verb for·give \fər-ˈgiv, fȯr-\

: to stop feeling anger toward (someone who has done something wrong) : to stop blaming (someone)

: to stop feeling anger about (something) : to forgive someone for (something wrong)

: to stop requiring payment of (money that is owed)


I’m starting to shudder every time someone throws out the word forgiveness.

Just forgive. That’s all. Once you forgive all will be well.

Forgive me for saying so, but the word forgive is thrown around so frequently I’m starting to view it as a sentence enhancer instead of an act. A quick fix response instead of addressing an actual issue. A Botox injection for an action best not thought about. It gives you a temporary and false sense of security but eventually the appeal and the synthetic imagery fades leaving you with the same bold truth once you find the courage to really look in the mirror.

I don’t know that I know what forgiveness actually is or isn’t and I’m quickly able to admit that fact. Forgiveness is sort of an abstract idea, isn’t it?

Forgiveness is a verb.  So it shows action. The action of forgiveness?

Forgiveness is defined primarily as a way to stop feeling angry towards someone who has wronged you.

Many associate the act of forgiveness with the idea that ultimately God will be the one to forgive or not.

I could be wrong (probably am) but don’t you have to ask God to be forgiven?

Do you really think the sociopaths that are committing these crimes against children are going to be asking for that? Or caring if their victims “forgive” them? If anything they are enjoying the fact that they can continue to manipulate you to the point in which you feel you can or should offer them forgiveness.Something they don’t care about. It’s meaningless to them.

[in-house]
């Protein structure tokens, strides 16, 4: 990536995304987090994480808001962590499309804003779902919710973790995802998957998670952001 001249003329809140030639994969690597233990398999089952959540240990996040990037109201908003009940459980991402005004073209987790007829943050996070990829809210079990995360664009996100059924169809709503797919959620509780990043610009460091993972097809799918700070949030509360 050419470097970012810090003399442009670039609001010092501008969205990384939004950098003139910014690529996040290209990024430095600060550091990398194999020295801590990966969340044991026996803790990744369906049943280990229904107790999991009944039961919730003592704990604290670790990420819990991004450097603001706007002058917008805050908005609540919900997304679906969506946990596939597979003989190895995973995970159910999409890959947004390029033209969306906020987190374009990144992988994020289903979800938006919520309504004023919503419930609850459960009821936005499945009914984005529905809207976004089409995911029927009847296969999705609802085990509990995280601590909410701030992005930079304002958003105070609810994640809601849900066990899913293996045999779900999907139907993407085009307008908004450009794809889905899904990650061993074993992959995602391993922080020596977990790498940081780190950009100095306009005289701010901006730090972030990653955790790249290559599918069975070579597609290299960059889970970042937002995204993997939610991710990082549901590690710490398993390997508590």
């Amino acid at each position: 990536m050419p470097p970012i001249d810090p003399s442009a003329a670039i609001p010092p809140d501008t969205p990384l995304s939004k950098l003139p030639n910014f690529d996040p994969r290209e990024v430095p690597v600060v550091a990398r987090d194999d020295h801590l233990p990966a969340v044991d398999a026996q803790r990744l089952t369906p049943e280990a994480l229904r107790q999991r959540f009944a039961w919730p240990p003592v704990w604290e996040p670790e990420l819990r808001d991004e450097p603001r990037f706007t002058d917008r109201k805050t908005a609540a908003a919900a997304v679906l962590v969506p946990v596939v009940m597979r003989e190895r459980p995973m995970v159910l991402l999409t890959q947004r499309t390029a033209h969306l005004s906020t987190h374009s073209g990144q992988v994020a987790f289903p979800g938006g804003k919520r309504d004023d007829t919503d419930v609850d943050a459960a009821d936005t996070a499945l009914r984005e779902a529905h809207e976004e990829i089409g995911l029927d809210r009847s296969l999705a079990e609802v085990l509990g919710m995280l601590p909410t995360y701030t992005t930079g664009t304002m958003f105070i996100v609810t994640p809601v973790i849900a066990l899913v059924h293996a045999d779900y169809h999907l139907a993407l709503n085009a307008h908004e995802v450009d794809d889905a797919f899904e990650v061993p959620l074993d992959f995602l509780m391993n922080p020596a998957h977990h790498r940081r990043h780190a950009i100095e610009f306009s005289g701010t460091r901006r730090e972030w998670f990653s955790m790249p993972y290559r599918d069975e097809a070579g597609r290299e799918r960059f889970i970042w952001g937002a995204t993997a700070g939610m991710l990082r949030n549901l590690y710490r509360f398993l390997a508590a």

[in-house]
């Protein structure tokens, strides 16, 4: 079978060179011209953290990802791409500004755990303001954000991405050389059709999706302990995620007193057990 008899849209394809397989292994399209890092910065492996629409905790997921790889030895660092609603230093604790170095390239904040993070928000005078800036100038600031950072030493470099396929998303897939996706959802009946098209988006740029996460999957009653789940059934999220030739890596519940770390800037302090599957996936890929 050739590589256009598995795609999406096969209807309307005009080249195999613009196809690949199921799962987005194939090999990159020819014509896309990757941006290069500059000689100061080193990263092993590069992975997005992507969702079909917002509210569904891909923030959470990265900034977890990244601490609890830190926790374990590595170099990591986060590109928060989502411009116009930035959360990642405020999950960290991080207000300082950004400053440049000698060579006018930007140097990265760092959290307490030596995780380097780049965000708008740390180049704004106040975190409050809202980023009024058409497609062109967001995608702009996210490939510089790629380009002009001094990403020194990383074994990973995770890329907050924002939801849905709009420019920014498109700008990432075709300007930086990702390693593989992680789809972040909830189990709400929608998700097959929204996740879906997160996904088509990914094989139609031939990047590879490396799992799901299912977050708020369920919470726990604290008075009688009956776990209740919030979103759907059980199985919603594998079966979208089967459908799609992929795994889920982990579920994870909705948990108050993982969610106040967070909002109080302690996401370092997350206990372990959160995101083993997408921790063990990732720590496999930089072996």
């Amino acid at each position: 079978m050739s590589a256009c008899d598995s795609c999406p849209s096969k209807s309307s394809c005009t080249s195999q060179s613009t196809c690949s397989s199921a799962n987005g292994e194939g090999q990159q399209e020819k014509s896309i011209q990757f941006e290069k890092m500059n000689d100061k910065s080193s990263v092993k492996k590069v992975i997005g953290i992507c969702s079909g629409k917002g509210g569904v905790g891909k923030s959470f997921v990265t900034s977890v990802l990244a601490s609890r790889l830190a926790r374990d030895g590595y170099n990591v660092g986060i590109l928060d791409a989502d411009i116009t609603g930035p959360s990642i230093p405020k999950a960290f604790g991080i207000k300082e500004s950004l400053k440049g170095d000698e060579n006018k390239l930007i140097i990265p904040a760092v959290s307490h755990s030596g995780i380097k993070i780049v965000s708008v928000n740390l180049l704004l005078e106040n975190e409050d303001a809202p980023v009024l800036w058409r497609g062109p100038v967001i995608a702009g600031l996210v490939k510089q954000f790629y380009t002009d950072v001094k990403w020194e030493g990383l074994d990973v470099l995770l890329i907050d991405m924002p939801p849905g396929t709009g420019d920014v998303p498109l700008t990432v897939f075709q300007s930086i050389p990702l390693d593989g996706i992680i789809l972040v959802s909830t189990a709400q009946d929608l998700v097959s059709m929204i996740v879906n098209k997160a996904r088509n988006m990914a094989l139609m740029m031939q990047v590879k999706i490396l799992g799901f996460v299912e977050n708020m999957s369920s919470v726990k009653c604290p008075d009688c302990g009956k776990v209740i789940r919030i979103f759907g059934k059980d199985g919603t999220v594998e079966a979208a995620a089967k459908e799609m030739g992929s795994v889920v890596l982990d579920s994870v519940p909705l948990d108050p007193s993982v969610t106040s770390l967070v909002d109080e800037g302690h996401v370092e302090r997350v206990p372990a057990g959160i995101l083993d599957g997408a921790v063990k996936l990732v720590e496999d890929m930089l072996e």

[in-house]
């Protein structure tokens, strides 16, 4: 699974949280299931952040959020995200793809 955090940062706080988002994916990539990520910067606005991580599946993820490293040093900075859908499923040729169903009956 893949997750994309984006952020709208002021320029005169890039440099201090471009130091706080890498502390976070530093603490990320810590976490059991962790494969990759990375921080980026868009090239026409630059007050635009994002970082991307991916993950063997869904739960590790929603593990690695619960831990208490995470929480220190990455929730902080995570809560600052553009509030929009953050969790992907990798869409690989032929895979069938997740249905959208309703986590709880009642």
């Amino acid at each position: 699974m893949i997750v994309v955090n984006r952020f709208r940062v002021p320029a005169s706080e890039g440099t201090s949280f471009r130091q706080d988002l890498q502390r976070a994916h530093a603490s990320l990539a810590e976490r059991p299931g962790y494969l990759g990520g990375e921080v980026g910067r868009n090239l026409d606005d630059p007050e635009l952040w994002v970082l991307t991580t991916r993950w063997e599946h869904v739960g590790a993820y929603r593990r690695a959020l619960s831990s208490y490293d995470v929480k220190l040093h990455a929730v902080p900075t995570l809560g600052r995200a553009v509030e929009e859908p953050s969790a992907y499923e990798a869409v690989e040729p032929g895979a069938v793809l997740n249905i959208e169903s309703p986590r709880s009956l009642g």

They don’t think they have done anything wrong. How can you ask for forgiveness if you think you have nothing to be forgiven for and doesn’t that dispute the entire thought process behind asking God for forgiveness?

Anger is a verb as well.

Anger at times can be harmful. Anger is raw and authentic and confusing. Anger is real and justified.What do we do with all of this anger? It causes great conflict and turmoil and often times it is because a person is struggling with something internally and they don’t know how to express it or channel it.

They are told to forgive. Let go of that anger. To move on.

How does that honor the fact that the person probably has every right to feel angry? How is that validating what the person experienced? How does it help the person with those intense emotions work through them so that they can hopefully better understand what happened and try to come to terms with it?

I’m not angry with my abuser. I’m not angry about my past. I’m not angry about my experiences or the fact that it didn’t have to happen. I’m not angry with all of the adults that ultimately let me down through their own fear, shame or bias.

I’m enraged towards the apathy that continues to accompany childhood sexual abuse and the lack of understanding with what causes it and the indifference as to how to stop it and the disgust behind not being willing to discuss it and the false hope that blind forgiveness  can bring.

Leave a Reply

Fill in your details below or click an icon to log in: Logo

You are commenting using your account. Log Out /  Change )

Google photo

You are commenting using your Google account. Log Out /  Change )

Twitter picture

You are commenting using your Twitter account. Log Out /  Change )

Facebook photo

You are commenting using your Facebook account. Log Out /  Change )

Connecting to %s